Essential role for the BacA protein in the uptake of a truncated eukaryotic peptide in Sinorhizobium meliloti.

Andreas F Haag, VL Marlow, H Kobayashi, V Fletcher, M Scocchi, GC Walker, GP Ferguson

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60 Citations (Scopus)


The inner membrane BacA protein is essential for the establishment of chronic intracellular infections by Sinorhizobium meliloti and Brucella abortus within plant and mammalian hosts, respectively. In their free-living state, S. meliloti and B. abortus mutants lacking BacA have reductions in their outer membrane lipid A very-long-chain fatty acid (VLCFA) contents and exhibit low-level resistance to the glycopeptide bleomycin in comparison to their respective parent strains. In this paper we investigate the hypothesis that BacA is involved in peptide uptake in S. meliloti. We determined that an S. meliloti ΔbacA mutant is completely resistant to a truncated form of the eukaryotic peptide Bac7, Bac7(1-16), and this phenotype appears to be independent of its lipid A alteration. Subsequently, we discovered that BacA and/or Escherichia coli SbmA is essential for fluorescently labeled Bac7(1-16) uptake in S. meliloti. Given that there are hundreds of root nodule-specific peptides within the legume host, our data suggest that BacA-mediated peptide uptake could play a central role in the chronic infection process of S. meliloti. However, since we determined that two symbiotically defective S. meliloti bacA site-directed mutants (with the Q193G and R389G mutations, respectively) with known reductions in their lipid A VLCFA contents are still capable of peptide uptake, these findings suggest that BacA-dependent peptide uptake cannot fully account for the essential role of BacA in the legume symbiosis. Further, they provide evidence that the BacA function that leads to the S. meliloti lipid A VLCFA modification plays a key role in the chronic infection of legumes.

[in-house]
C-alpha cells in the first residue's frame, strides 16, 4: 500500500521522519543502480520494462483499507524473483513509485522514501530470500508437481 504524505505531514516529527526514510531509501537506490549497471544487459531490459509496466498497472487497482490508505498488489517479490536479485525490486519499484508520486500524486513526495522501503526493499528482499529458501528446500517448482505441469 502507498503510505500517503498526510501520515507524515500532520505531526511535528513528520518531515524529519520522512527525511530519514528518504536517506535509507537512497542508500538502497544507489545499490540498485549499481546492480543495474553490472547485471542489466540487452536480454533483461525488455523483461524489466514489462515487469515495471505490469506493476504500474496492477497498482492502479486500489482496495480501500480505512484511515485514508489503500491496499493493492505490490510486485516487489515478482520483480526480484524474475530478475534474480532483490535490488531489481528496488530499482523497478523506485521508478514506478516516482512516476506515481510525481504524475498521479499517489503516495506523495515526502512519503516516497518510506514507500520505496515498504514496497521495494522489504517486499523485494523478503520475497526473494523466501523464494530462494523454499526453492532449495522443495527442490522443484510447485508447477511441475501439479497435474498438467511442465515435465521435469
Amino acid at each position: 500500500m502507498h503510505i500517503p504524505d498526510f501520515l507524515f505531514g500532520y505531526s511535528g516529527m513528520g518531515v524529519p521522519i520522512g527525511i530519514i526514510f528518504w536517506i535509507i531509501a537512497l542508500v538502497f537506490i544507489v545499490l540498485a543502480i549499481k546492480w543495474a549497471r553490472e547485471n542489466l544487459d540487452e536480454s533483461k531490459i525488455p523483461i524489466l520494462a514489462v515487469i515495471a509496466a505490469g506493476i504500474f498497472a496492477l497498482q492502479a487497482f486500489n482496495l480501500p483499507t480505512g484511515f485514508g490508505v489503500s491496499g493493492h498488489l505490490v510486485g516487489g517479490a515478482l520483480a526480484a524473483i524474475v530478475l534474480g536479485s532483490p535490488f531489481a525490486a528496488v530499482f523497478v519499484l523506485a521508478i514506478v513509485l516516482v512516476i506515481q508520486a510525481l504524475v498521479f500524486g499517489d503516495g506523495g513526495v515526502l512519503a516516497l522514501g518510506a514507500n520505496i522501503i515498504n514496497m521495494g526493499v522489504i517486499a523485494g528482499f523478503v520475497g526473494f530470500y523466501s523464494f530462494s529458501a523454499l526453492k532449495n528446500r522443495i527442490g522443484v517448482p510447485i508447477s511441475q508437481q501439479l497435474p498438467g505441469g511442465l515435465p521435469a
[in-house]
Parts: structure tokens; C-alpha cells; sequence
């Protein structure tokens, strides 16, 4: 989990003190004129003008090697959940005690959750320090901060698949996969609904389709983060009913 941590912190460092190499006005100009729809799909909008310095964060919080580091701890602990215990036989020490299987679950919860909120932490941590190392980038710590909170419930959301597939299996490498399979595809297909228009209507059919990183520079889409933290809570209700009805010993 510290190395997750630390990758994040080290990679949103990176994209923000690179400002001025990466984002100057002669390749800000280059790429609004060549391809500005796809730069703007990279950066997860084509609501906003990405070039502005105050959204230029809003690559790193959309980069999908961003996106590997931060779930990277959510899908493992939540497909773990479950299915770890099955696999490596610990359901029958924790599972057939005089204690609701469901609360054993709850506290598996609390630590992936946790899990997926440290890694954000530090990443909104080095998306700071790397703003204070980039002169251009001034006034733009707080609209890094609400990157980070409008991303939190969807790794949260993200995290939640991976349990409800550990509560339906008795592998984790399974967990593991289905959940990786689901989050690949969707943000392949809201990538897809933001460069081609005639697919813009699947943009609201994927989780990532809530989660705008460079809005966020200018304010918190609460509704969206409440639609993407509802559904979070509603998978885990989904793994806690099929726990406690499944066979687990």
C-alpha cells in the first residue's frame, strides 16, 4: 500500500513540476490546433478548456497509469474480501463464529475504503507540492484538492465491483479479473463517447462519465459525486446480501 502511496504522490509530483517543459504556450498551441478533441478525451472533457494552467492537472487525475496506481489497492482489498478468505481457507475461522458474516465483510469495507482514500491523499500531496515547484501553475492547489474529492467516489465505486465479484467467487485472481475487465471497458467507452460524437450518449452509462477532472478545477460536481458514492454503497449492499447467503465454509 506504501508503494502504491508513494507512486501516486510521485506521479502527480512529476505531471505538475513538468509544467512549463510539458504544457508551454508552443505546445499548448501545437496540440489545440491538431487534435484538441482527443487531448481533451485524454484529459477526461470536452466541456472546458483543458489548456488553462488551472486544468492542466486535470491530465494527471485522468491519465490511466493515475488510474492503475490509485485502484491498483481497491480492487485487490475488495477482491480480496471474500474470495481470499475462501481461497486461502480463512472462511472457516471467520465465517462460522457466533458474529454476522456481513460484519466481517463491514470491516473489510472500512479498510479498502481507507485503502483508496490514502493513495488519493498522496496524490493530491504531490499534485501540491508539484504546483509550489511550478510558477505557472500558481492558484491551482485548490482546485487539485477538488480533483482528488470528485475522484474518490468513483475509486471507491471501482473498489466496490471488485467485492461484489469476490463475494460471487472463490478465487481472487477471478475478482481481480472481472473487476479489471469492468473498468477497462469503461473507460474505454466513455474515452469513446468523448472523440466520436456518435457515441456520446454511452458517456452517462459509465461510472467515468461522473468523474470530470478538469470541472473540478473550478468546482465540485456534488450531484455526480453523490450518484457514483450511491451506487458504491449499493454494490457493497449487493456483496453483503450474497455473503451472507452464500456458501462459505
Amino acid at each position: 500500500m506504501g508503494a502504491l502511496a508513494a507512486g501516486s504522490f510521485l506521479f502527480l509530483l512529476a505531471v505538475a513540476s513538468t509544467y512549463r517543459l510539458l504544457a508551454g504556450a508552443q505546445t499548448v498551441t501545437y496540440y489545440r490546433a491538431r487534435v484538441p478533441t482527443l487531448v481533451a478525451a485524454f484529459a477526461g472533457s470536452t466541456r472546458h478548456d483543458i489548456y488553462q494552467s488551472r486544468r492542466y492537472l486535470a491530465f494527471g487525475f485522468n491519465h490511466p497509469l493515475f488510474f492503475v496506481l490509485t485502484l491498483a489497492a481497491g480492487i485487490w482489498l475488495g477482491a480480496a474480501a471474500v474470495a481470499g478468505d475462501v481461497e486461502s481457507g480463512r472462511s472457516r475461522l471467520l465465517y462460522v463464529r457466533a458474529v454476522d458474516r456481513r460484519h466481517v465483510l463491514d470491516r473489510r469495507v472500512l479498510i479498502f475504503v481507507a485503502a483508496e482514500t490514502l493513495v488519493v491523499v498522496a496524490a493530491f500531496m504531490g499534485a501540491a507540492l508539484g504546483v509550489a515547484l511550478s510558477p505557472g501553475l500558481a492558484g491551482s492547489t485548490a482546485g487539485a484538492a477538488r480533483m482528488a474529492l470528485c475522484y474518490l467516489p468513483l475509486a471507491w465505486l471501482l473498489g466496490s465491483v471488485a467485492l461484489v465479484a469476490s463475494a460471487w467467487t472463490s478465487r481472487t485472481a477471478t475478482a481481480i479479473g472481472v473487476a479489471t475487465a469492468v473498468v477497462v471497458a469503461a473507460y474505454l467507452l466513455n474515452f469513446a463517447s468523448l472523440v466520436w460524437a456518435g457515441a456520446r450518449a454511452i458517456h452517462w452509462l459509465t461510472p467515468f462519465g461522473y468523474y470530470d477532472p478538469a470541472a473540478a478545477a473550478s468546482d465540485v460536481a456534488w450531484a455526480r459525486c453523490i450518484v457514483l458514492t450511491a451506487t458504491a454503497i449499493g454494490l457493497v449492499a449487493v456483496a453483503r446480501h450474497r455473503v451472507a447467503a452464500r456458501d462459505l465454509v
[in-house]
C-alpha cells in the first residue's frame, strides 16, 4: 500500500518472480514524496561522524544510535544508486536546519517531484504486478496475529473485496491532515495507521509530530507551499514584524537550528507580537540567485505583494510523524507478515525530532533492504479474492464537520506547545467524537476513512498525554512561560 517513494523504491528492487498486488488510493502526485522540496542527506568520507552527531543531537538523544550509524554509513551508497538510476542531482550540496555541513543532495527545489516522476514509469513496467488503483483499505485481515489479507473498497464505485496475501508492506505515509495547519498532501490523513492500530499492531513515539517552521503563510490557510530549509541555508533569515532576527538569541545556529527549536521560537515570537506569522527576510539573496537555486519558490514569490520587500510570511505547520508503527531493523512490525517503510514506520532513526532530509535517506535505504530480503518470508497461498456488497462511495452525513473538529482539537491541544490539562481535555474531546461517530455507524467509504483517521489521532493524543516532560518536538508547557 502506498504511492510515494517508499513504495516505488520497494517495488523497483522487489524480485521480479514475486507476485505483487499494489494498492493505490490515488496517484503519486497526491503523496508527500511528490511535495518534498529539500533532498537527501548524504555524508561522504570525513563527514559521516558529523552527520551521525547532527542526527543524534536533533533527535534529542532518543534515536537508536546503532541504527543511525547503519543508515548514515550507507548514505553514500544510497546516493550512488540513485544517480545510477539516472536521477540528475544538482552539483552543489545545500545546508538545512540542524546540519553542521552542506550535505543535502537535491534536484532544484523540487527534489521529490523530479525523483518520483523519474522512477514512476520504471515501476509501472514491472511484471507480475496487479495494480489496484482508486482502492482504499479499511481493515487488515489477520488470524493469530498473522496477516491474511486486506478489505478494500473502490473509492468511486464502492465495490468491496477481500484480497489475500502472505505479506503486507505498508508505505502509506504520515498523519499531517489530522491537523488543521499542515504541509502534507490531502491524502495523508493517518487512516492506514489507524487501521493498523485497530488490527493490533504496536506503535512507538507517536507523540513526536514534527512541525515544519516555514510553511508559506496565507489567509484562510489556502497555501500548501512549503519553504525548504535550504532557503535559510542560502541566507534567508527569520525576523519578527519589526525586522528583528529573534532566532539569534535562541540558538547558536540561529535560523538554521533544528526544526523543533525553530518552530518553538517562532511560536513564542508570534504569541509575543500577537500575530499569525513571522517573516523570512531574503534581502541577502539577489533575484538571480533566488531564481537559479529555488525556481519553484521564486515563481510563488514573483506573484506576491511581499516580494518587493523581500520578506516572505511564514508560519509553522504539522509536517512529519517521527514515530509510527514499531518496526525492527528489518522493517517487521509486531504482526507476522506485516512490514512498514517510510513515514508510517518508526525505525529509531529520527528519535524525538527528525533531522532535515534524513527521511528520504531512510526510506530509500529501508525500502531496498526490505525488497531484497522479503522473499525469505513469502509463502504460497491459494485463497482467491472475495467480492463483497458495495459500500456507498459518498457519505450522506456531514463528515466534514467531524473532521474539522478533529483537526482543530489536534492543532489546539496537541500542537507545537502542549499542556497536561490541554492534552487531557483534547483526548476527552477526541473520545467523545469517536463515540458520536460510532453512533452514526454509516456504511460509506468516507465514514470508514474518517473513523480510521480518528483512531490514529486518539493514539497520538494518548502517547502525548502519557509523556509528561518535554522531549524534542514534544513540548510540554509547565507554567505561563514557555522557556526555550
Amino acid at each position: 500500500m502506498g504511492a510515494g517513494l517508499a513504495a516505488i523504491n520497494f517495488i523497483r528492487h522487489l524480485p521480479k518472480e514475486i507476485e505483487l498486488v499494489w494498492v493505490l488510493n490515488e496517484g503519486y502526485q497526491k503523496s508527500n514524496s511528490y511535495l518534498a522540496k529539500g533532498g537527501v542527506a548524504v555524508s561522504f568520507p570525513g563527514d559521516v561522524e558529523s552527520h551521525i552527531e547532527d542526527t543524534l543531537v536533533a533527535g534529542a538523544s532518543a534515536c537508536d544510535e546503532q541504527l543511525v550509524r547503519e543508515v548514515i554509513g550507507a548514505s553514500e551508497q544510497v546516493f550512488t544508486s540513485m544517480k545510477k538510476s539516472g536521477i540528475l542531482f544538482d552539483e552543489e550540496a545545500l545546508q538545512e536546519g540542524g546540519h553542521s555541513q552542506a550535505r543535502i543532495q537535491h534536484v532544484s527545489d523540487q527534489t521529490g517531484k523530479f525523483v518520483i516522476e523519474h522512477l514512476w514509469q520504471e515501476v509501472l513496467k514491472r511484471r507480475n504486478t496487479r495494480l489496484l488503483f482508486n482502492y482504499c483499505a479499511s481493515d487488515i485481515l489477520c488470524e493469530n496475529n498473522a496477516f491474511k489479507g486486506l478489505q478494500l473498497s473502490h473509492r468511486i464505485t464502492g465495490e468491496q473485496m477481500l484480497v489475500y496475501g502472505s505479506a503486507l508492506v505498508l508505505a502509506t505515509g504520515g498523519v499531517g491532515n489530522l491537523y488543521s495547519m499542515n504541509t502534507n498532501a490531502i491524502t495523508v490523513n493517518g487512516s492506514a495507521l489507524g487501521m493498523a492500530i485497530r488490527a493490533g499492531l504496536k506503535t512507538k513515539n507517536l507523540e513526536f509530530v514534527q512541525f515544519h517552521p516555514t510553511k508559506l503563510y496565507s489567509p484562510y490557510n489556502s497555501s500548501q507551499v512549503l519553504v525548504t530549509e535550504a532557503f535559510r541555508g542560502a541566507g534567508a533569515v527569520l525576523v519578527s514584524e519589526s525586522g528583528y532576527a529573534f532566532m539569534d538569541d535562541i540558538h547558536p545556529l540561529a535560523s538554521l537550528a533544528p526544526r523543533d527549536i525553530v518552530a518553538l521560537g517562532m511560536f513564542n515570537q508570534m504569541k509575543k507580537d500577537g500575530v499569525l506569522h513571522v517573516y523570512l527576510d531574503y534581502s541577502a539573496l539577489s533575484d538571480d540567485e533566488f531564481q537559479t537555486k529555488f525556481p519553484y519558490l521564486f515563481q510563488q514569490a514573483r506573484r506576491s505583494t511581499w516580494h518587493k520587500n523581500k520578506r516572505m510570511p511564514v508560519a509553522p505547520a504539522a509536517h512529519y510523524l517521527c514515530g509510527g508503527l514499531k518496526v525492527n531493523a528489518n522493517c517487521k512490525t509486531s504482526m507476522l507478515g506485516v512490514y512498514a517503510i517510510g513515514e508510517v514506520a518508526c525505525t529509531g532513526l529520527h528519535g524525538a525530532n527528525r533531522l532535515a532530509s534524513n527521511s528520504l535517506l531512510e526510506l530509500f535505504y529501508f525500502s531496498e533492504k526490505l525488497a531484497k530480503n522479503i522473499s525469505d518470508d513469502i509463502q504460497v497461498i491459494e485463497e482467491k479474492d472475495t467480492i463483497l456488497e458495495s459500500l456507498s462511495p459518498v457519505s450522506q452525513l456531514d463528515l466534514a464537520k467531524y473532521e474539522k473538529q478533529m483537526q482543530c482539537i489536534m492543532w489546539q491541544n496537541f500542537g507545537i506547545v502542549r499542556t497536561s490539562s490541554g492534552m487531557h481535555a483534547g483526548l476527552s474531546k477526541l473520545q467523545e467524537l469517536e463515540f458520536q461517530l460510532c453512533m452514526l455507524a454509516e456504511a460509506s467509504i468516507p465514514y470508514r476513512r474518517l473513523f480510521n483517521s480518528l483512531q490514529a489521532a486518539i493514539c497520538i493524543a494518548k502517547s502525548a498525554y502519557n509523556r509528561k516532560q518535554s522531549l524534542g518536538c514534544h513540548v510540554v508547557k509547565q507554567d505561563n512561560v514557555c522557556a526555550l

Original languageEnglish
Pages (from-to)1519-1527
JournalJournal of Bacteriology
Issue number5
Publication statusPublished - 1 Mar 2009


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